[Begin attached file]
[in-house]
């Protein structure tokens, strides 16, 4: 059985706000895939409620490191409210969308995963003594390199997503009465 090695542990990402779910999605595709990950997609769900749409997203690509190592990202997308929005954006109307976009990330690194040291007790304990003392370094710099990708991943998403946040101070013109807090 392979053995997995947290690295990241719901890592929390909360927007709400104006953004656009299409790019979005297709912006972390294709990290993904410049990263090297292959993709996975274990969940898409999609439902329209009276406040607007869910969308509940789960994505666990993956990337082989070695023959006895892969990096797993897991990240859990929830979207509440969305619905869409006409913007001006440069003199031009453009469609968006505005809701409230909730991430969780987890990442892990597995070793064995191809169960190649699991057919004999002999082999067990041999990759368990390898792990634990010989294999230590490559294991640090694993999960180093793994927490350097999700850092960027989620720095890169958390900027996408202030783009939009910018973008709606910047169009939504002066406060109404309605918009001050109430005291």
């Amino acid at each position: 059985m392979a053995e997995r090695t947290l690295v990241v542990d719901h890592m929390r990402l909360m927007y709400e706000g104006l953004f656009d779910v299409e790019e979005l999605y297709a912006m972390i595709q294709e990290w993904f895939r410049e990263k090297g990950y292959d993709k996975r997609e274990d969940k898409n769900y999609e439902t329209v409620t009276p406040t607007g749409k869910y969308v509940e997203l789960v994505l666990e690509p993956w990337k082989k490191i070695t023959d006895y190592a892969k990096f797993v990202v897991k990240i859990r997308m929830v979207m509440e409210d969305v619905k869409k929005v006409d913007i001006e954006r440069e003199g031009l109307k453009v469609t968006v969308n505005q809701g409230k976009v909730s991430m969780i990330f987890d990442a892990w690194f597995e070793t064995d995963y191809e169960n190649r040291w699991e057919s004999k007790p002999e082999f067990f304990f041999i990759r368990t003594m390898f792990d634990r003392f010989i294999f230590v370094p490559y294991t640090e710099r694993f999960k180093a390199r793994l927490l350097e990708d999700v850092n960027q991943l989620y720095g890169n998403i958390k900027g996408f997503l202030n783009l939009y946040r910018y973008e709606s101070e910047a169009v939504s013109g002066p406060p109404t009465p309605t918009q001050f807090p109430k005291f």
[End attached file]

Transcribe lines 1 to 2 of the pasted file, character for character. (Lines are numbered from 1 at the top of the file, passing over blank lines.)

[in-house]
């Protein structure tokens, strides 16, 4: 059985706000895939409620490191409210969308995963003594390199997503009465 090695542990990402779910999605595709990950997609769900749409997203690509190592990202997308929005954006109307976009990330690194040291007790304990003392370094710099990708991943998403946040101070013109807090 392979053995997995947290690295990241719901890592929390909360927007709400104006953004656009299409790019979005297709912006972390294709990290993904410049990263090297292959993709996975274990969940898409999609439902329209009276406040607007869910969308509940789960994505666990993956990337082989070695023959006895892969990096797993897991990240859990929830979207509440969305619905869409006409913007001006440069003199031009453009469609968006505005809701409230909730991430969780987890990442892990597995070793064995191809169960190649699991057919004999002999082999067990041999990759368990390898792990634990010989294999230590490559294991640090694993999960180093793994927490350097999700850092960027989620720095890169958390900027996408202030783009939009910018973008709606910047169009939504002066406060109404309605918009001050109430005291």